Syria has been the center of much international attention lately. There’s unrest in the country and the authoritarian government is using brutal tactics against dissidents. These tactics include using technology surveillance, trojans and backdoors.
Some time ago we received a hard drive via a contact. The drive had an image of the system of a Syrian activist who had been targeted by the local authorities.
The activist’s system had become infected as a result of a Skype chat. The chat request came from a fellow activist. The problem was that the fellow activist had already been arrested and could not have started the chat.
Initial infection occurred when the activist accepted a file called MACAddressChanger.exe over the chat. This utility was supposed to change the hardware MAC address of the system in order to bypass some monitoring tools. Instead, it dropped a file called silvia.exe which was a backdoor — a backdoor called “Xtreme RAT“.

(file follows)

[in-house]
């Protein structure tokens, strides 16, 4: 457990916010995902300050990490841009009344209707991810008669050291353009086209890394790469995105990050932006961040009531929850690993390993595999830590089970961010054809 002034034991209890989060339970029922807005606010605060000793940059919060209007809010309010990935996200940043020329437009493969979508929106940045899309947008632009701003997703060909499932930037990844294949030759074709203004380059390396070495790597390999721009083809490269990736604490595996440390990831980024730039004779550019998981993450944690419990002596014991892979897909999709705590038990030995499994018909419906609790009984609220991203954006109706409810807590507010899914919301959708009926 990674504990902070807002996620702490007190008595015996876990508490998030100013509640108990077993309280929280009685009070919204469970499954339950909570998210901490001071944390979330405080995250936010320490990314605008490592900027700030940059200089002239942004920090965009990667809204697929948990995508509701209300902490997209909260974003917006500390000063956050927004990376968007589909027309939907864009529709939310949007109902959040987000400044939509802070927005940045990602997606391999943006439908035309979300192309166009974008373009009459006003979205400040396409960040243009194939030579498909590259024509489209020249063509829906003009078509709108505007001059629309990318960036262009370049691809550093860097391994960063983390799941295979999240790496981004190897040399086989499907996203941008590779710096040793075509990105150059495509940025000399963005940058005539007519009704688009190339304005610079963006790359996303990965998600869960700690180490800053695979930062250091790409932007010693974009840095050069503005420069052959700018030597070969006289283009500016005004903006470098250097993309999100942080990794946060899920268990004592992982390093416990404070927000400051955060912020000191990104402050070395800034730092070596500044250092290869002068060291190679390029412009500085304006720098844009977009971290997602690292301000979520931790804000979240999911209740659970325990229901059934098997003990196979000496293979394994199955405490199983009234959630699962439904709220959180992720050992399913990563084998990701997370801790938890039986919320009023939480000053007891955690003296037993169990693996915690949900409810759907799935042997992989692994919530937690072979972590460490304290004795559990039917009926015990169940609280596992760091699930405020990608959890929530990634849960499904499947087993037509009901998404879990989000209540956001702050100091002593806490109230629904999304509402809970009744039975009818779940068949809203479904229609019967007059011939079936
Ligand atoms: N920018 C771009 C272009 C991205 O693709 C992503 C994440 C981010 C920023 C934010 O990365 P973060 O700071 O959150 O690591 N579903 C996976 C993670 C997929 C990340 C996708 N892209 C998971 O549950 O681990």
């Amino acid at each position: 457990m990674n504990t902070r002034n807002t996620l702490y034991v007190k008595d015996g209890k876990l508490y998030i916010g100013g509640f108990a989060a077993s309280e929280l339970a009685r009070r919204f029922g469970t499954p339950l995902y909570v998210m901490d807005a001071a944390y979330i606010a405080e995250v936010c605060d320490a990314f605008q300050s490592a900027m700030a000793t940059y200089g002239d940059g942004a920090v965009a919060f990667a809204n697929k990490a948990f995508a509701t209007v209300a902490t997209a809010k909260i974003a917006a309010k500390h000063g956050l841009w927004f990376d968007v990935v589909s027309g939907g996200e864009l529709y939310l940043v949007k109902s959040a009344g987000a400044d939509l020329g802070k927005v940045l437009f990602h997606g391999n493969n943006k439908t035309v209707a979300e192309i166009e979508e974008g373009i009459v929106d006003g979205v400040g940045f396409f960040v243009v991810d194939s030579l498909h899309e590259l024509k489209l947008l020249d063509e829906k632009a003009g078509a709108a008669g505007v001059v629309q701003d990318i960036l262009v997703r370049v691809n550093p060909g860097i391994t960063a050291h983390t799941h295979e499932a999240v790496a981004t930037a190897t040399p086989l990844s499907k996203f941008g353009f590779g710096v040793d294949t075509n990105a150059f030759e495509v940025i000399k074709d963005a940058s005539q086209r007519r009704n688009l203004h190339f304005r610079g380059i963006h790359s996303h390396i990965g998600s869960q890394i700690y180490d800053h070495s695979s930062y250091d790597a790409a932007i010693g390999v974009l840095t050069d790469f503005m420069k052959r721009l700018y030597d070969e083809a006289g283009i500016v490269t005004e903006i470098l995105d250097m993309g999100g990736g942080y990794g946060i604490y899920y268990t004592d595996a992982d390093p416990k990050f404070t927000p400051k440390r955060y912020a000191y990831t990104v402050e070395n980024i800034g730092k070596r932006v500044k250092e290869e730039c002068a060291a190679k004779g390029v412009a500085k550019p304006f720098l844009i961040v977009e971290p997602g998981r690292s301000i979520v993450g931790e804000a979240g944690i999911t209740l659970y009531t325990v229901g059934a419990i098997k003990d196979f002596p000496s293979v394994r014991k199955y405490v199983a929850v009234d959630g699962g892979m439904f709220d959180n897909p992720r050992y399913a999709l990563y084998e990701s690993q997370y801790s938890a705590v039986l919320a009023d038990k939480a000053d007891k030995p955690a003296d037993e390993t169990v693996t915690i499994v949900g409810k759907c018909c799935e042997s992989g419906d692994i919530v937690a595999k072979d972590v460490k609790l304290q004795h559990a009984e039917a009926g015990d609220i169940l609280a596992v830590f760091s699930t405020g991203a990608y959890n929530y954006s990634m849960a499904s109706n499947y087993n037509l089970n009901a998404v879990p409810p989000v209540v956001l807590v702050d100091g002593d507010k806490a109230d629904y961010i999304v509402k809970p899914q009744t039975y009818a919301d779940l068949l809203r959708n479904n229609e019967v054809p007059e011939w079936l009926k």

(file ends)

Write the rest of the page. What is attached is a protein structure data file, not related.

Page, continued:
Xtreme Rat is a full-blown malicious Remote Access Tool.
Sold for 100 euro (Paypal) via a page hosted at Google Sites: https://sites.google.com/site/nxtremerat
We have reasons to believe this infection wasn’t just bad luck. We believe the activist’s computer was specifically targeted. In any case, the backdoor calls home to the IP address 18.104.22.168. This IP block belongs to Syrian Arab Republic — STE (syrian Telecommunications Establishment).
This would not have been the first case of using trojans for such purposes in Syria, either.
See these references for similar cases in the past:
(includes an interview with the author of another RAT used in similar attack)
SHA-1 hashes of the samples in question:
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